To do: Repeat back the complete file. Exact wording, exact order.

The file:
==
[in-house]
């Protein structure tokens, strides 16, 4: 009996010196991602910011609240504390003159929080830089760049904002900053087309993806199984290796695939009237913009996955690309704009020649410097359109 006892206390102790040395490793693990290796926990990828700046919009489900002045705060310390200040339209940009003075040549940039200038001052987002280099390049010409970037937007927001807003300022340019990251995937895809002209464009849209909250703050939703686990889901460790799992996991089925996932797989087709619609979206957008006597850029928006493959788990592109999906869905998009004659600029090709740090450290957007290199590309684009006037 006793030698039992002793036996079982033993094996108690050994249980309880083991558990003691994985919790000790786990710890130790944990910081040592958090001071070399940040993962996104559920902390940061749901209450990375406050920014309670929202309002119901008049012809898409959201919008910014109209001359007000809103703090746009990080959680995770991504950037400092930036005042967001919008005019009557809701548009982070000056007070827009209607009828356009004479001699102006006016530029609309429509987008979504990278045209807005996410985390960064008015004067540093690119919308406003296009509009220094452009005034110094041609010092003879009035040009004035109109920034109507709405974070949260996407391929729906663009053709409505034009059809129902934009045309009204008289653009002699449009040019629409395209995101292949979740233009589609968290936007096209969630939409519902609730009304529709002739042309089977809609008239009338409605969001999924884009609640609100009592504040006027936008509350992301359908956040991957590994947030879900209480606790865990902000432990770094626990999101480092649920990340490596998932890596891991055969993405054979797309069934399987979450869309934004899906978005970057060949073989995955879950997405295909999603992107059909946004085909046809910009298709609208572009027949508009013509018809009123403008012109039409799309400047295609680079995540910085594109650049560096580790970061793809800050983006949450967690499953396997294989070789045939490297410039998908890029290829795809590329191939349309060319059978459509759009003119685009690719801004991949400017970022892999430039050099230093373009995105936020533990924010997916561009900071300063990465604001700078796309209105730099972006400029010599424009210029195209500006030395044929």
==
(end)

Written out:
[in-house]
């Protein structure tokens, strides 16, 4: 009996010196991602910011609240504390003159929080830089760049904002900053087309993806199984290796695939009237913009996955690309704009020649410097359109 006892206390102790040395490793693990290796926990990828700046919009489900002045705060310390200040339209940009003075040549940039200038001052987002280099390049010409970037937007927001807003300022340019990251995937895809002209464009849209909250703050939703686990889901460790799992996991089925996932797989087709619609979206957008006597850029928006493959788990592109999906869905998009004659600029090709740090450290957007290199590309684009006037 006793030698039992002793036996079982033993094996108690050994249980309880083991558990003691994985919790000790786990710890130790944990910081040592958090001071070399940040993962996104559920902390940061749901209450990375406050920014309670929202309002119901008049012809898409959201919008910014109209001359007000809103703090746009990080959680995770991504950037400092930036005042967001919008005019009557809701548009982070000056007070827009209607009828356009004479001699102006006016530029609309429509987008979504990278045209807005996410985390960064008015004067540093690119919308406003296009509009220094452009005034110094041609010092003879009035040009004035109109920034109507709405974070949260996407391929729906663009053709409505034009059809129902934009045309009204008289653009002699449009040019629409395209995101292949979740233009589609968290936007096209969630939409519902609730009304529709002739042309089977809609008239009338409605969001999924884009609640609100009592504040006027936008509350992301359908956040991957590994947030879900209480606790865990902000432990770094626990999101480092649920990340490596998932890596891991055969993405054979797309069934399987979450869309934004899906978005970057060949073989995955879950997405295909999603992107059909946004085909046809910009298709609208572009027949508009013509018809009123403008012109039409799309400047295609680079995540910085594109650049560096580790970061793809800050983006949450967690499953396997294989070789045939490297410039998908890029290829795809590329191939349309060319059978459509759009003119685009690719801004991949400017970022892999430039050099230093373009995105936020533990924010997916561009900071300063990465604001700078796309209105730099972006400029010599424009210029195209500006030395044929």